As some of you know I am in South Korea. There have been two drastic elements that have surprised me in the way the people here live. But before I go any further I want to make it clear this is by no means a perfect country and, just like dear Blighty, is very self-critical and also attempts to resolve a conflict between ultimate values (its traditions and the unclear pathway towards a more liberal and modern state).
I have witnessed familes from all echelons of the social strata, from factory workers to public officials, spending vast sums of thier own money on the extra-curricular education of their children. The majority spend at least a third of their income on this extra education. It is a huge investment in their little ones, whose extra lessons occur in the form of Tai Kwan Do, English and in some cases Chinese and music, usually piano or violin (from as young as 4 years old). I have been amazed at the ability these young people have and have to say in terms of global skills and competition they will have many doors opened to them as a result of what they have learnt.
Before they reach the age of 13, at least 60% of the children are bilingual or trilingual, can play a musical instrument and have learnt self discipline and respect for others via Tai Kwan Do and the Korean traditions of family.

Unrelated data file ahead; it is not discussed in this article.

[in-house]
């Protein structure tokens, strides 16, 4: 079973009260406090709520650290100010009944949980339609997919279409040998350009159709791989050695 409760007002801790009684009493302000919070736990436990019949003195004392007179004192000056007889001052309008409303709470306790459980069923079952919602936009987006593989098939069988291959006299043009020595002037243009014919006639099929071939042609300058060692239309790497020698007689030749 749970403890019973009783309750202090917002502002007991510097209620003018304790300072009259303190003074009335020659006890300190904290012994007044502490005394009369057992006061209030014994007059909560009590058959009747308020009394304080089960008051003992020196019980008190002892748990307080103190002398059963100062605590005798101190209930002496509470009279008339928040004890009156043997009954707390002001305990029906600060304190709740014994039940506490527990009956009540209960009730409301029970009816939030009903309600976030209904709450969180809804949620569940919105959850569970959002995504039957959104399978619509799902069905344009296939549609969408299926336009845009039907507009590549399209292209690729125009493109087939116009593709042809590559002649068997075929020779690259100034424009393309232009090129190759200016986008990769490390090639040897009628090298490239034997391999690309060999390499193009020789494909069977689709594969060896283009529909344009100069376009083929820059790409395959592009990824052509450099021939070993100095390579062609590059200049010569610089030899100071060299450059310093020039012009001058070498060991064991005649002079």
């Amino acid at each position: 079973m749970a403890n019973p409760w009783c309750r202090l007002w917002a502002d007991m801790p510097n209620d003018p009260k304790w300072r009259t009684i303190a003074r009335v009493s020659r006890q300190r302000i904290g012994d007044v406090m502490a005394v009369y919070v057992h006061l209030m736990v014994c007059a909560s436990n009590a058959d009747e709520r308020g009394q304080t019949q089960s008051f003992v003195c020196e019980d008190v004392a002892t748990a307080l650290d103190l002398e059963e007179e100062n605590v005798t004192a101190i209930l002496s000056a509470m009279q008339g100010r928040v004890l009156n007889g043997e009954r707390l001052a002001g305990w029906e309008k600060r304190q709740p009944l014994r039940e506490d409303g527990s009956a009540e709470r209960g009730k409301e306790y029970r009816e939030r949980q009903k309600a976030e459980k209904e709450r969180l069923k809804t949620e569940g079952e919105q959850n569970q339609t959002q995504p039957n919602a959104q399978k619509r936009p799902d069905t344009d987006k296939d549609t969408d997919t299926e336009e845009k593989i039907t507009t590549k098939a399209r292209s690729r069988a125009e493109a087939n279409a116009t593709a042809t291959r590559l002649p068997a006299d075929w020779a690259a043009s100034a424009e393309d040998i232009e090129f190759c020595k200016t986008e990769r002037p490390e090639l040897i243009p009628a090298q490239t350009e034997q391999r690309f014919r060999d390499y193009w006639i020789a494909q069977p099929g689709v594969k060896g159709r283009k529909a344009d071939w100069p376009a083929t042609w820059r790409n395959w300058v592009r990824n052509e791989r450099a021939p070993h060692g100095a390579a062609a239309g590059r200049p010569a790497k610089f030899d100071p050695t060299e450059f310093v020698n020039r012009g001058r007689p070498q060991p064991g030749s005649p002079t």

I believe there are lessons to be learnt from the Koreans.
More specifically, I watched a BBC report on school dinners for children which shows how British school headteachers have been put in a precarious position. I have to admit to being a tad ignorant in this area and assumed that our taxes were addressing this issue. According to the report, food costs ten pounds a week per head in schools. So my questions are:
1. Shouldn’t we be paying the necessary taxes to ensure all children (I have no children myself) are catered for by schools in a responsible manner?
2. Nobody wants to pay more tax: should we ask MPs to redirect funds from somewhere else to cover the cost?
3. Do you pay for extra educational provision for your children and do you think that we should do this as a country?
4. Do you think we should have separate private/public evening and weekend academies to add to our education system?
As I am not a parent I hope you will forgive my wandering into this area but I would value your views on this issue.